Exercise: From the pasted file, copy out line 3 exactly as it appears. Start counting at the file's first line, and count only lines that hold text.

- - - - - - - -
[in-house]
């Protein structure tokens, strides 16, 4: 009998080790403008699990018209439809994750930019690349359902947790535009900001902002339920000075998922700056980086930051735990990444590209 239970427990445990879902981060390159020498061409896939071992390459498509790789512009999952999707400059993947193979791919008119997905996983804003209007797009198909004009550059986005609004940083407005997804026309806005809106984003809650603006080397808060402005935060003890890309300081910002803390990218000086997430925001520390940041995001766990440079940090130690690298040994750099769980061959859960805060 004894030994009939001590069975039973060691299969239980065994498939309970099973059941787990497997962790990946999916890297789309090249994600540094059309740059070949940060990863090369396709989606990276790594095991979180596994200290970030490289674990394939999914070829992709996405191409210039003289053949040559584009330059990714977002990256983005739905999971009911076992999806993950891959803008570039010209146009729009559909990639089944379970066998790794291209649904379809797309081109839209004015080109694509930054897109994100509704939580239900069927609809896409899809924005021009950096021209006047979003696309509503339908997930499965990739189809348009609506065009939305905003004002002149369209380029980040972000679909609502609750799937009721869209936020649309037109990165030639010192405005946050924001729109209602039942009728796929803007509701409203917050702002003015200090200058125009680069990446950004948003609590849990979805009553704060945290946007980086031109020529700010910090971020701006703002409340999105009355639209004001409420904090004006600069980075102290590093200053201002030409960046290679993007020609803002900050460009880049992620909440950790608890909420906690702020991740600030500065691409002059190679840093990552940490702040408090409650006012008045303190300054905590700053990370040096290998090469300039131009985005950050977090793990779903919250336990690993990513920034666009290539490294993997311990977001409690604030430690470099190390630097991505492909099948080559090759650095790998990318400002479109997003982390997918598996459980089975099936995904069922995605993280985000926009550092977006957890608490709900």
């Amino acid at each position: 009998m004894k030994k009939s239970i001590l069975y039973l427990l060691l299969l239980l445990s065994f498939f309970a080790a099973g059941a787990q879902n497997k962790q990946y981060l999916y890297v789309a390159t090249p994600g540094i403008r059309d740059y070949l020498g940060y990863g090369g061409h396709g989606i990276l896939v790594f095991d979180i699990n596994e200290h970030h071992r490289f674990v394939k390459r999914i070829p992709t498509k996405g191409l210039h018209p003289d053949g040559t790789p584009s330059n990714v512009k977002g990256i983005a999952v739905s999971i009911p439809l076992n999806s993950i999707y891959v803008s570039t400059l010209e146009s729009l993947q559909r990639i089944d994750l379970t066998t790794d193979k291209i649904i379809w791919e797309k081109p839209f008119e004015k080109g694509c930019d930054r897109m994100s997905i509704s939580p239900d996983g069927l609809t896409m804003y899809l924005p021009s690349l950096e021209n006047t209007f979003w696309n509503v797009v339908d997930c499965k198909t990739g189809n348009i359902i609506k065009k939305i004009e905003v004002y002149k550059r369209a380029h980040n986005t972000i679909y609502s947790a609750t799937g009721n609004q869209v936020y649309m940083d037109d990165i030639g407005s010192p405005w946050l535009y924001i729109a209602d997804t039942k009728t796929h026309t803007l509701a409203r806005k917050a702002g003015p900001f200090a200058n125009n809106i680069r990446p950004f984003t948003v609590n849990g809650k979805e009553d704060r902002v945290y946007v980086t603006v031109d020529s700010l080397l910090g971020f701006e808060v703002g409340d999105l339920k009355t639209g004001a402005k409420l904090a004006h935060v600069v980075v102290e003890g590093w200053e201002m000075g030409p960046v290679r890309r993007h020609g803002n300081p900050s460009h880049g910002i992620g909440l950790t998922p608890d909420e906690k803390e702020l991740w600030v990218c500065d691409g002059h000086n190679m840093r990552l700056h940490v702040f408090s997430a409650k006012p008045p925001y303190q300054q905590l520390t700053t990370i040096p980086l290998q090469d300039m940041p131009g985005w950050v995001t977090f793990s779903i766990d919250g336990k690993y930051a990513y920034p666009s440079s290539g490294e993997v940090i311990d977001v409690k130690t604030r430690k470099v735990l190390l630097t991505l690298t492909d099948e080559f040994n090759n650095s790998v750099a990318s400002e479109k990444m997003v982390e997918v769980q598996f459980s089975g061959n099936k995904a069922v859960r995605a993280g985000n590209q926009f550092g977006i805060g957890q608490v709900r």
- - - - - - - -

């Amino acid at each position: 009998m004894k030994k009939s239970i001590l069975y039973l427990l060691l299969l239980l445990s065994f498939f309970a080790a099973g059941a787990q879902n497997k962790q990946y981060l999916y890297v789309a390159t090249p994600g540094i403008r059309d740059y070949l020498g940060y990863g090369g061409h396709g989606i990276l896939v790594f095991d979180i699990n596994e200290h970030h071992r490289f674990v394939k390459r999914i070829p992709t498509k996405g191409l210039h018209p003289d053949g040559t790789p584009s330059n990714v512009k977002g990256i983005a999952v739905s999971i009911p439809l076992n999806s993950i999707y891959v803008s570039t400059l010209e146009s729009l993947q559909r990639i089944d994750l379970t066998t790794d193979k291209i649904i379809w791919e797309k081109p839209f008119e004015k080109g694509c930019d930054r897109m994100s997905i509704s939580p239900d996983g069927l609809t896409m804003y899809l924005p021009s690349l950096e021209n006047t209007f979003w696309n509503v797009v339908d997930c499965k198909t990739g189809n348009i359902i609506k065009k939305i004009e905003v004002y002149k550059r369209a380029h980040n986005t972000i679909y609502s947790a609750t799937g009721n609004q869209v936020y649309m940083d037109d990165i030639g407005s010192p405005w946050l535009y924001i729109a209602d997804t039942k009728t796929h026309t803007l509701a409203r806005k917050a702002g003015p900001f200090a200058n125009n809106i680069r990446p950004f984003t948003v609590n849990g809650k979805e009553d704060r902002v945290y946007v980086t603006v031109d020529s700010l080397l910090g971020f701006e808060v703002g409340d999105l339920k009355t639209g004001a402005k409420l904090a004006h935060v600069v980075v102290e003890g590093w200053e201002m000075g030409p960046v290679r890309r993007h020609g803002n300081p900050s460009h880049g910002i992620g909440l950790t998922p608890d909420e906690k803390e702020l991740w600030v990218c500065d691409g002059h000086n190679m840093r990552l700056h940490v702040f408090s997430a409650k006012p008045p925001y303190q300054q905590l520390t700053t990370i040096p980086l290998q090469d300039m940041p131009g985005w950050v995001t977090f793990s779903i766990d919250g336990k690993y930051a990513y920034p666009s440079s290539g490294e993997v940090i311990d977001v409690k130690t604030r430690k470099v735990l190390l630097t991505l690298t492909d099948e080559f040994n090759n650095s790998v750099a990318s400002e479109k990444m997003v982390e997918v769980q598996f459980s089975g061959n099936k995904a069922v859960r995605a993280g985000n590209q926009f550092g977006i805060g957890q608490v709900r």